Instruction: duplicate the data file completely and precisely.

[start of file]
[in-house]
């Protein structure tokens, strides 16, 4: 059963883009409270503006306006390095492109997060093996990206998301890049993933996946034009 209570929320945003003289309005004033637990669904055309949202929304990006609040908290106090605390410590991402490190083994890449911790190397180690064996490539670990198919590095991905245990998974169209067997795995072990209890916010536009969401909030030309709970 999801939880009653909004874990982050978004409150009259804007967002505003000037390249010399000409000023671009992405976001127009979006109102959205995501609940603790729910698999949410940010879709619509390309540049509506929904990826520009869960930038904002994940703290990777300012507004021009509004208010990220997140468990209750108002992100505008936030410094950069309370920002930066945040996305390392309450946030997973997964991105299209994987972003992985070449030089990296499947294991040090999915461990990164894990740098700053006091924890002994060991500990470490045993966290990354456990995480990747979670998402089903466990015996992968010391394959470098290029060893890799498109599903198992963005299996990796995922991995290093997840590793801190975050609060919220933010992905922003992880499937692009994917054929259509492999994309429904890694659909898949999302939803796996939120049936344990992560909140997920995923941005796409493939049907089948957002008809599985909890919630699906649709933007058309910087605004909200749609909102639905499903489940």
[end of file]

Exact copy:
[in-house]
């Protein structure tokens, strides 16, 4: 059963883009409270503006306006390095492109997060093996990206998301890049993933996946034009 209570929320945003003289309005004033637990669904055309949202929304990006609040908290106090605390410590991402490190083994890449911790190397180690064996490539670990198919590095991905245990998974169209067997795995072990209890916010536009969401909030030309709970 999801939880009653909004874990982050978004409150009259804007967002505003000037390249010399000409000023671009992405976001127009979006109102959205995501609940603790729910698999949410940010879709619509390309540049509506929904990826520009869960930038904002994940703290990777300012507004021009509004208010990220997140468990209750108002992100505008936030410094950069309370920002930066945040996305390392309450946030997973997964991105299209994987972003992985070449030089990296499947294991040090999915461990990164894990740098700053006091924890002994060991500990470490045993966290990354456990995480990747979670998402089903466990015996992968010391394959470098290029060893890799498109599903198992963005299996990796995922991995290093997840590793801190975050609060919220933010992905922003992880499937692009994917054929259509492999994309429904890694659909898949999302939803796996939120049936344990992560909140997920995923941005796409493939049907089948957002008809599985909890919630699906649709933007058309910087605004909200749609909102639905499903489940």